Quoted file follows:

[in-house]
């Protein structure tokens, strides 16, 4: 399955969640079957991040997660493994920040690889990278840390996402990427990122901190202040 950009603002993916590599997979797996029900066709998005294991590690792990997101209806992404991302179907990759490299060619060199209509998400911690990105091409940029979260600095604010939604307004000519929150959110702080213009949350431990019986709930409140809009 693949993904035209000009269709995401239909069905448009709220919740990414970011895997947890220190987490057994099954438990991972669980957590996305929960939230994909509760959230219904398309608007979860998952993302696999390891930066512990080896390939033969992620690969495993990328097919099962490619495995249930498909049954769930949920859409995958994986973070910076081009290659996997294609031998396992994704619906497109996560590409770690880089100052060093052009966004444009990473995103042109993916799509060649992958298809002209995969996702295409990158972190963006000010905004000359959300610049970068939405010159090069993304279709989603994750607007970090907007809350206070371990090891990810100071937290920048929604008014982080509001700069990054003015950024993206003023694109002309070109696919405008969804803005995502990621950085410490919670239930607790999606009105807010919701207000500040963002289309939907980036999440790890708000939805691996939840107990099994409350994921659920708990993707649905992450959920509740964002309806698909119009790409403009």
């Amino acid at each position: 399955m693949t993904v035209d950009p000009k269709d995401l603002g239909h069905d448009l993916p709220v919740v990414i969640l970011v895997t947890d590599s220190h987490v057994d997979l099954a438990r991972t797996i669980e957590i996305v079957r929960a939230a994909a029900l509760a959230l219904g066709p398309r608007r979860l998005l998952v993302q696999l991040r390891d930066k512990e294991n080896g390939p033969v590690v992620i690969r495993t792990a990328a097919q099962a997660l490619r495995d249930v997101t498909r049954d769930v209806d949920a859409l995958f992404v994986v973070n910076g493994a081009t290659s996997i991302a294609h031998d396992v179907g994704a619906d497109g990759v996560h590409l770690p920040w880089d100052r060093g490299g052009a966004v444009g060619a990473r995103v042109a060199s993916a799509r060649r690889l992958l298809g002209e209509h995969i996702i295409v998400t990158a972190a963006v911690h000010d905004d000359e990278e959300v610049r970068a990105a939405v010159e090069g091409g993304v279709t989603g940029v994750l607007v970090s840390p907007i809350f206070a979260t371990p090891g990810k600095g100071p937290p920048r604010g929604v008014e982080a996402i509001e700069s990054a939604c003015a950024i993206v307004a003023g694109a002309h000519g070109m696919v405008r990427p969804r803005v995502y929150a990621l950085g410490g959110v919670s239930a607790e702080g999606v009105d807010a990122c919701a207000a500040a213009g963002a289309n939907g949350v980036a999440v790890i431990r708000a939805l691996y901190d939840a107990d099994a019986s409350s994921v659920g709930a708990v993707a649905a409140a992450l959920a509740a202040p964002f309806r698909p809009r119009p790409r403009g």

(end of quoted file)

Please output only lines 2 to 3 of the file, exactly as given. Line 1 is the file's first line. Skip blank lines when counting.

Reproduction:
């Protein structure tokens, strides 16, 4: 399955969640079957991040997660493994920040690889990278840390996402990427990122901190202040 950009603002993916590599997979797996029900066709998005294991590690792990997101209806992404991302179907990759490299060619060199209509998400911690990105091409940029979260600095604010939604307004000519929150959110702080213009949350431990019986709930409140809009 693949993904035209000009269709995401239909069905448009709220919740990414970011895997947890220190987490057994099954438990991972669980957590996305929960939230994909509760959230219904398309608007979860998952993302696999390891930066512990080896390939033969992620690969495993990328097919099962490619495995249930498909049954769930949920859409995958994986973070910076081009290659996997294609031998396992994704619906497109996560590409770690880089100052060093052009966004444009990473995103042109993916799509060649992958298809002209995969996702295409990158972190963006000010905004000359959300610049970068939405010159090069993304279709989603994750607007970090907007809350206070371990090891990810100071937290920048929604008014982080509001700069990054003015950024993206003023694109002309070109696919405008969804803005995502990621950085410490919670239930607790999606009105807010919701207000500040963002289309939907980036999440790890708000939805691996939840107990099994409350994921659920708990993707649905992450959920509740964002309806698909119009790409403009």
């Amino acid at each position: 399955m693949t993904v035209d950009p000009k269709d995401l603002g239909h069905d448009l993916p709220v919740v990414i969640l970011v895997t947890d590599s220190h987490v057994d997979l099954a438990r991972t797996i669980e957590i996305v079957r929960a939230a994909a029900l509760a959230l219904g066709p398309r608007r979860l998005l998952v993302q696999l991040r390891d930066k512990e294991n080896g390939p033969v590690v992620i690969r495993t792990a990328a097919q099962a997660l490619r495995d249930v997101t498909r049954d769930v209806d949920a859409l995958f992404v994986v973070n910076g493994a081009t290659s996997i991302a294609h031998d396992v179907g994704a619906d497109g990759v996560h590409l770690p920040w880089d100052r060093g490299g052009a966004v444009g060619a990473r995103v042109a060199s993916a799509r060649r690889l992958l298809g002209e209509h995969i996702i295409v998400t990158a972190a963006v911690h000010d905004d000359e990278e959300v610049r970068a990105a939405v010159e090069g091409g993304v279709t989603g940029v994750l607007v970090s840390p907007i809350f206070a979260t371990p090891g990810k600095g100071p937290p920048r604010g929604v008014e982080a996402i509001e700069s990054a939604c003015a950024i993206v307004a003023g694109a002309h000519g070109m696919v405008r990427p969804r803005v995502y929150a990621l950085g410490g959110v919670s239930a607790e702080g999606v009105d807010a990122c919701a207000a500040a213009g963002a289309n939907g949350v980036a999440v790890i431990r708000a939805l691996y901190d939840a107990d099994a019986s409350s994921v659920g709930a708990v993707a649905a409140a992450l959920a509740a202040p964002f309806r698909p809009r119009p790409r403009g």